Named for the Mexican city of Tampico, where it originated, this steak dish has south-of-the-border flavor and flair. Chili powder gives the meat a beautiful red sheen, and the smoked paprika heightens its flavor. Serve with brown rice and a vegetable side dish.
Calories192 Per Serving
Protein26g Per Serving
Fiber2g Per Serving
|Total Fat||7.0 g|
|Saturated Fat||2.5 g|
|Trans Fat||0.0 g|
|Polyunsaturated Fat||0.5 g|
|Monounsaturated Fat||3.0 g|
|Total Carbohydrate||5 g|
|Dietary Fiber||2 g|
1 vegetable, 3 lean meat
1 teaspoon olive oil
1/2 medium onion, thinly sliced
2 medium garlic cloves, thinly sliced
1 medium tomato, peeled, seeded if desired, and diced
1 4-ounce can green chiles, drained
1 teaspoon chili powder
1 pound boneless top sirloin steak, about 1 inch thick, all visible fat discarded, cut into 4 pieces
1/2 teaspoon smoked paprika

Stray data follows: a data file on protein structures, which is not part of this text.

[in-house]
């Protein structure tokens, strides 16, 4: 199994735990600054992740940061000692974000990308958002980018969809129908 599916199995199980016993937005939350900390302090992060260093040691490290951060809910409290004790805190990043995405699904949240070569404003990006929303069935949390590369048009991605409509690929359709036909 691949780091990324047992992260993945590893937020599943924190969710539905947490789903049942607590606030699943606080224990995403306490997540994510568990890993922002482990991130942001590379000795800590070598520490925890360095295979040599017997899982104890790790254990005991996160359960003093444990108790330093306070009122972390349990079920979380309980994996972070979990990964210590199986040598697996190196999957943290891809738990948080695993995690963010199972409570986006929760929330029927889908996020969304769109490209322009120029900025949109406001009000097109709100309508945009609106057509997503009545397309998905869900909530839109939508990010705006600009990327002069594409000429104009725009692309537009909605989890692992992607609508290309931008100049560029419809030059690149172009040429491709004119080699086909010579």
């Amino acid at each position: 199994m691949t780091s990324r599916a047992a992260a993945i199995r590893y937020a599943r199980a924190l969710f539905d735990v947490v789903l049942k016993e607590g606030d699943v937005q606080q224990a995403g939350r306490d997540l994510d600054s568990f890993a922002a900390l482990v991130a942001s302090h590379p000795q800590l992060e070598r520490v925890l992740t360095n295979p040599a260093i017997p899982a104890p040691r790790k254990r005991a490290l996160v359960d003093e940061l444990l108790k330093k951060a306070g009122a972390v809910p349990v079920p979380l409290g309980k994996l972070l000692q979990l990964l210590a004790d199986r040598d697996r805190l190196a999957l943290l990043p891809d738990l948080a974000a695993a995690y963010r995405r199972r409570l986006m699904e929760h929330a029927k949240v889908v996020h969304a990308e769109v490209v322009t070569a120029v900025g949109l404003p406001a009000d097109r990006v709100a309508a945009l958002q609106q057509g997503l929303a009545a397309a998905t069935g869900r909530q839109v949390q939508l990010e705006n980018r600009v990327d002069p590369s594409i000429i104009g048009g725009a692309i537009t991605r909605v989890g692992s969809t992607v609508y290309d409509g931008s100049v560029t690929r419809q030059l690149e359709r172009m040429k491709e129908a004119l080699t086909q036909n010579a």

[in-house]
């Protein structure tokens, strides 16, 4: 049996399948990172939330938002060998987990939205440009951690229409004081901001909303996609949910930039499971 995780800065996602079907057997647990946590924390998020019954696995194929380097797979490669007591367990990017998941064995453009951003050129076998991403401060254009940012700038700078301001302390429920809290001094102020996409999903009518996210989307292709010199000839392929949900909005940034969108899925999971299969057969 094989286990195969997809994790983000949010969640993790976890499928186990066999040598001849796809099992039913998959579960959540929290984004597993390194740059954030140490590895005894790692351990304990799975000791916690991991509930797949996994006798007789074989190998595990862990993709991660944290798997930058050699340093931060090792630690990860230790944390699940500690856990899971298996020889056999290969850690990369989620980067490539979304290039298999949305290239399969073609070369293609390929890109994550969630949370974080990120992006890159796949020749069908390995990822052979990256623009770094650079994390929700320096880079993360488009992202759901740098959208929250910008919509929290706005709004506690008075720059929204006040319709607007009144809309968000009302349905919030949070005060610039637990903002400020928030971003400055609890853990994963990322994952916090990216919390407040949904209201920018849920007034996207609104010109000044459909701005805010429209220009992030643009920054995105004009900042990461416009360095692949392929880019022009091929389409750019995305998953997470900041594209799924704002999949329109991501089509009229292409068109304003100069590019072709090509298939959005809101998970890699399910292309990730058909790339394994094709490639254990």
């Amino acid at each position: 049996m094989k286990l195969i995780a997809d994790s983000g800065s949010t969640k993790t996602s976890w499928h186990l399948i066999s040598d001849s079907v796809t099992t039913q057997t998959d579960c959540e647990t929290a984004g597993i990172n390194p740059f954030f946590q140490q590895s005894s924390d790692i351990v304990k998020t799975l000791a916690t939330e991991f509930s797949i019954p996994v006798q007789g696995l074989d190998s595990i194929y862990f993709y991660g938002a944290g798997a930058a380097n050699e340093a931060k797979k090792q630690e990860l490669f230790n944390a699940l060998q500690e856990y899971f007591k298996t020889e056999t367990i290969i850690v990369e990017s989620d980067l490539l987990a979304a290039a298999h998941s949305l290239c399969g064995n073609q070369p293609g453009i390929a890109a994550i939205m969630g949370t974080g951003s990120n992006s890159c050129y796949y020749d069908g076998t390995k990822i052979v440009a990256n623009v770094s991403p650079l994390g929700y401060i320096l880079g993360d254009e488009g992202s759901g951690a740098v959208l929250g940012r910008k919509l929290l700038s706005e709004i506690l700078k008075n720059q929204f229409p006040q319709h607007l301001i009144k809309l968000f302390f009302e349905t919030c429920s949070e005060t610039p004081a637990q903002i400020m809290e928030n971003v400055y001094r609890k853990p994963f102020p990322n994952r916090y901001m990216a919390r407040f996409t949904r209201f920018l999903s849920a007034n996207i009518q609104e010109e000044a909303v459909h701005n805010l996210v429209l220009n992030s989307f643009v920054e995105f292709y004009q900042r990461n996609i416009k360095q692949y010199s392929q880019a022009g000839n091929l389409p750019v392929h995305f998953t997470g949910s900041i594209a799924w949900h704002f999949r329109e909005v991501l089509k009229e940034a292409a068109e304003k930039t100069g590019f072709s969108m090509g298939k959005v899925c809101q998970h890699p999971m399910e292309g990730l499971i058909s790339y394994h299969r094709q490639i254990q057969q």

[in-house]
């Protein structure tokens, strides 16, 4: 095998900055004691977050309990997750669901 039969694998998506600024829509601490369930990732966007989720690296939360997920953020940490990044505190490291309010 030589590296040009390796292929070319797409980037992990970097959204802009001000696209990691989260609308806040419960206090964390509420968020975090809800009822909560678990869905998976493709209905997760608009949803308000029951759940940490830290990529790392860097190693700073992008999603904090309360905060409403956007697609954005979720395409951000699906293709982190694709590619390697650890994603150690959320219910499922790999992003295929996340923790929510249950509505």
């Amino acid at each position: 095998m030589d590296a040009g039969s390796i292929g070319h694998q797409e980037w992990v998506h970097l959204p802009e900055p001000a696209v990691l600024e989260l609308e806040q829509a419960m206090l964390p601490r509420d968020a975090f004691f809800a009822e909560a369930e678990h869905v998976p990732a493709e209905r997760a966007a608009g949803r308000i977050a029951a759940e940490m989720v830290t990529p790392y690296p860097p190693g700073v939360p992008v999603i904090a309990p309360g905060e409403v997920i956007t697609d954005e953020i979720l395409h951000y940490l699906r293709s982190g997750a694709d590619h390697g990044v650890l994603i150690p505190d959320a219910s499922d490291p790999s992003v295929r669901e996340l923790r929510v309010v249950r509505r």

1/4 cup shredded low-fat Monterey Jack cheese
In a small saucepan, heat the oil over medium heat, swirling to coat the bottom. Cook the onion and garlic for 3 to 4 minutes, or until the onion begins to soften. Stir in the tomato and green chiles. Increase the heat to medium high and bring to a simmer. Reduce the heat and simmer for 6 to 8 minutes so the flavors blend, stirring occasionally.
Lightly spray the grill rack or a broiler pan and rack with cooking spray. Preheat the grill on medium high or preheat the broiler.
Sprinkle the chili powder over both sides of the beef. Using your fingertips, gently press the chili powder so it adheres to the beef.
Grill, or broil 5 to 6 inches from the heat, for 10 to 15 minutes, or until the beef is the desired doneness, turning once halfway through. Transfer the beef to a cutting board. Slice the beef thinly. Transfer to serving plates.
Sprinkle each serving with the paprika. Spoon the onion mixture over each. Sprinkle with the cheese.
Cooking Tip: To peel a tomato easily, use a sharp knife to cut an “X” into the bottom. Plunge the tomato into boiling water to cover. Cook for 10 seconds. Using a slotted spoon, remove it from the water. Let cool for 5 minutes. Using your fingers or a paring knife, slip off the skin. It should come off easily. You can also use gadgets, such as a fruit peeler, to peel tomatoes. A fruit peeler resembles a potato peeler except that the cutting blade is serrated, which helps it to grip the surface of soft-sided fruits and vegetables for easy peeling.